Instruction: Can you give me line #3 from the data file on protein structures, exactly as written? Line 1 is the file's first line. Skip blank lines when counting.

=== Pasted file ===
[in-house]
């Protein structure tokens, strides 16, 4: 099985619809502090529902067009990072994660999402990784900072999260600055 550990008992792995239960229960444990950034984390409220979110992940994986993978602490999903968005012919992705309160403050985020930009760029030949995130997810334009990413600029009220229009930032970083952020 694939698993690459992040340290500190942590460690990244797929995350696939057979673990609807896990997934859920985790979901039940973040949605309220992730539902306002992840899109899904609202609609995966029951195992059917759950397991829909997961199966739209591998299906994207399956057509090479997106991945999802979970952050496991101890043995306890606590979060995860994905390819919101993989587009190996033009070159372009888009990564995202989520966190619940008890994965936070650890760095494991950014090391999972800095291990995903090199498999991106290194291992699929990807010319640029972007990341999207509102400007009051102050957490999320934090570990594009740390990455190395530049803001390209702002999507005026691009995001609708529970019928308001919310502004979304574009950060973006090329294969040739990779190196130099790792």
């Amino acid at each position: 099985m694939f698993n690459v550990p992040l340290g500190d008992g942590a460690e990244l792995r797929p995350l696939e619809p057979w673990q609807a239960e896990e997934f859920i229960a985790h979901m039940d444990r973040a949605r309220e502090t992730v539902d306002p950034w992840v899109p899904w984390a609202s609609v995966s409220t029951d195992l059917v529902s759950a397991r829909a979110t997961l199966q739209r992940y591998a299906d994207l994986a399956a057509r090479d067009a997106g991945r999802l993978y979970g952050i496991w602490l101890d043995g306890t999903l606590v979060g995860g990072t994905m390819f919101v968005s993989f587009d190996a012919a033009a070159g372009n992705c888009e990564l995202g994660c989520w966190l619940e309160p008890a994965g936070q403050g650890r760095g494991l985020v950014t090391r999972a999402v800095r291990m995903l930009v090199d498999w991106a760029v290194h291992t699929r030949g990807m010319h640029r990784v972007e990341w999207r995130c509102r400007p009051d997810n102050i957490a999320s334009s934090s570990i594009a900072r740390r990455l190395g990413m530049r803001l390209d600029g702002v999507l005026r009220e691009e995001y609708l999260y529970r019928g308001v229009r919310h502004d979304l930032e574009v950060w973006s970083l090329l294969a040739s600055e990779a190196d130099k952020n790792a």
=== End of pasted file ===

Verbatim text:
């Amino acid at each position: 099985m694939f698993n690459v550990p992040l340290g500190d008992g942590a460690e990244l792995r797929p995350l696939e619809p057979w673990q609807a239960e896990e997934f859920i229960a985790h979901m039940d444990r973040a949605r309220e502090t992730v539902d306002p950034w992840v899109p899904w984390a609202s609609v995966s409220t029951d195992l059917v529902s759950a397991r829909a979110t997961l199966q739209r992940y591998a299906d994207l994986a399956a057509r090479d067009a997106g991945r999802l993978y979970g952050i496991w602490l101890d043995g306890t999903l606590v979060g995860g990072t994905m390819f919101v968005s993989f587009d190996a012919a033009a070159g372009n992705c888009e990564l995202g994660c989520w966190l619940e309160p008890a994965g936070q403050g650890r760095g494991l985020v950014t090391r999972a999402v800095r291990m995903l930009v090199d498999w991106a760029v290194h291992t699929r030949g990807m010319h640029r990784v972007e990341w999207r995130c509102r400007p009051d997810n102050i957490a999320s334009s934090s570990i594009a900072r740390r990455l190395g990413m530049r803001l390209d600029g702002v999507l005026r009220e691009e995001y609708l999260y529970r019928g308001v229009r919310h502004d979304l930032e574009v950060w973006s970083l090329l294969a040739s600055e990779a190196d130099k952020n790792a």